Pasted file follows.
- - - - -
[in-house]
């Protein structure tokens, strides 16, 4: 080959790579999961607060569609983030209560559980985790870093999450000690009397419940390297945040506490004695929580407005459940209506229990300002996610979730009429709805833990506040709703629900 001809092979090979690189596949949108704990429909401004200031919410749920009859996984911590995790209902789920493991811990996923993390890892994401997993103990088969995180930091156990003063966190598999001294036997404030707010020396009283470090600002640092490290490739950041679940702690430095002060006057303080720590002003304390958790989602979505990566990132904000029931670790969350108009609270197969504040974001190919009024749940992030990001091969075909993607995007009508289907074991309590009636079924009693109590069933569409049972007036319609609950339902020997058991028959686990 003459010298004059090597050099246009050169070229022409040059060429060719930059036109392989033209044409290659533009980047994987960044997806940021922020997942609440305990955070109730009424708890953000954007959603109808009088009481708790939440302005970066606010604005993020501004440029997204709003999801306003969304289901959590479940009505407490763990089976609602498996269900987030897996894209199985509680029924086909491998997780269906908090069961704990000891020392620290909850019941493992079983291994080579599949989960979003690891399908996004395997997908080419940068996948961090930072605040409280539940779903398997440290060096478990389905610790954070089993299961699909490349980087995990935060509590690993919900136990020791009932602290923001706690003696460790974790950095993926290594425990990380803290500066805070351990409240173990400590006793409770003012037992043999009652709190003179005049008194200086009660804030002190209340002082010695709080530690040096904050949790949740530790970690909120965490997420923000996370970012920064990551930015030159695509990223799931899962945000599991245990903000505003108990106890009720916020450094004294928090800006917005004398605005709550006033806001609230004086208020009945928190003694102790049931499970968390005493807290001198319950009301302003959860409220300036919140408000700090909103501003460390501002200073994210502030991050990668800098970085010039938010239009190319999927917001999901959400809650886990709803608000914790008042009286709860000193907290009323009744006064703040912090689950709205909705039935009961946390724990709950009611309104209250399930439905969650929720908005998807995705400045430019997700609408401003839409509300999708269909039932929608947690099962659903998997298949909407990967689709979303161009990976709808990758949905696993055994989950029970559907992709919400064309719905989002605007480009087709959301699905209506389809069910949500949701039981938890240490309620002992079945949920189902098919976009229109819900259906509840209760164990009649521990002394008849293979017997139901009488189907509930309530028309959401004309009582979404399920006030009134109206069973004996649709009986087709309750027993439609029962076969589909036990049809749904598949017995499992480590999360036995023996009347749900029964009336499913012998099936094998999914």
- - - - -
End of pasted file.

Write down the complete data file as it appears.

[in-house]
């Protein structure tokens, strides 16, 4: 080959790579999961607060569609983030209560559980985790870093999450000690009397419940390297945040506490004695929580407005459940209506229990300002996610979730009429709805833990506040709703629900 001809092979090979690189596949949108704990429909401004200031919410749920009859996984911590995790209902789920493991811990996923993390890892994401997993103990088969995180930091156990003063966190598999001294036997404030707010020396009283470090600002640092490290490739950041679940702690430095002060006057303080720590002003304390958790989602979505990566990132904000029931670790969350108009609270197969504040974001190919009024749940992030990001091969075909993607995007009508289907074991309590009636079924009693109590069933569409049972007036319609609950339902020997058991028959686990 003459010298004059090597050099246009050169070229022409040059060429060719930059036109392989033209044409290659533009980047994987960044997806940021922020997942609440305990955070109730009424708890953000954007959603109808009088009481708790939440302005970066606010604005993020501004440029997204709003999801306003969304289901959590479940009505407490763990089976609602498996269900987030897996894209199985509680029924086909491998997780269906908090069961704990000891020392620290909850019941493992079983291994080579599949989960979003690891399908996004395997997908080419940068996948961090930072605040409280539940779903398997440290060096478990389905610790954070089993299961699909490349980087995990935060509590690993919900136990020791009932602290923001706690003696460790974790950095993926290594425990990380803290500066805070351990409240173990400590006793409770003012037992043999009652709190003179005049008194200086009660804030002190209340002082010695709080530690040096904050949790949740530790970690909120965490997420923000996370970012920064990551930015030159695509990223799931899962945000599991245990903000505003108990106890009720916020450094004294928090800006917005004398605005709550006033806001609230004086208020009945928190003694102790049931499970968390005493807290001198319950009301302003959860409220300036919140408000700090909103501003460390501002200073994210502030991050990668800098970085010039938010239009190319999927917001999901959400809650886990709803608000914790008042009286709860000193907290009323009744006064703040912090689950709205909705039935009961946390724990709950009611309104209250399930439905969650929720908005998807995705400045430019997700609408401003839409509300999708269909039932929608947690099962659903998997298949909407990967689709979303161009990976709808990758949905696993055994989950029970559907992709919400064309719905989002605007480009087709959301699905209506389809069910949500949701039981938890240490309620002992079945949920189902098919976009229109819900259906509840209760164990009649521990002394008849293979017997139901009488189907509930309530028309959401004309009582979404399920006030009134109206069973004996649709009986087709309750027993439609029962076969589909036990049809749904598949017995499992480590999360036995023996009347749900029964009336499913012998099936094998999914």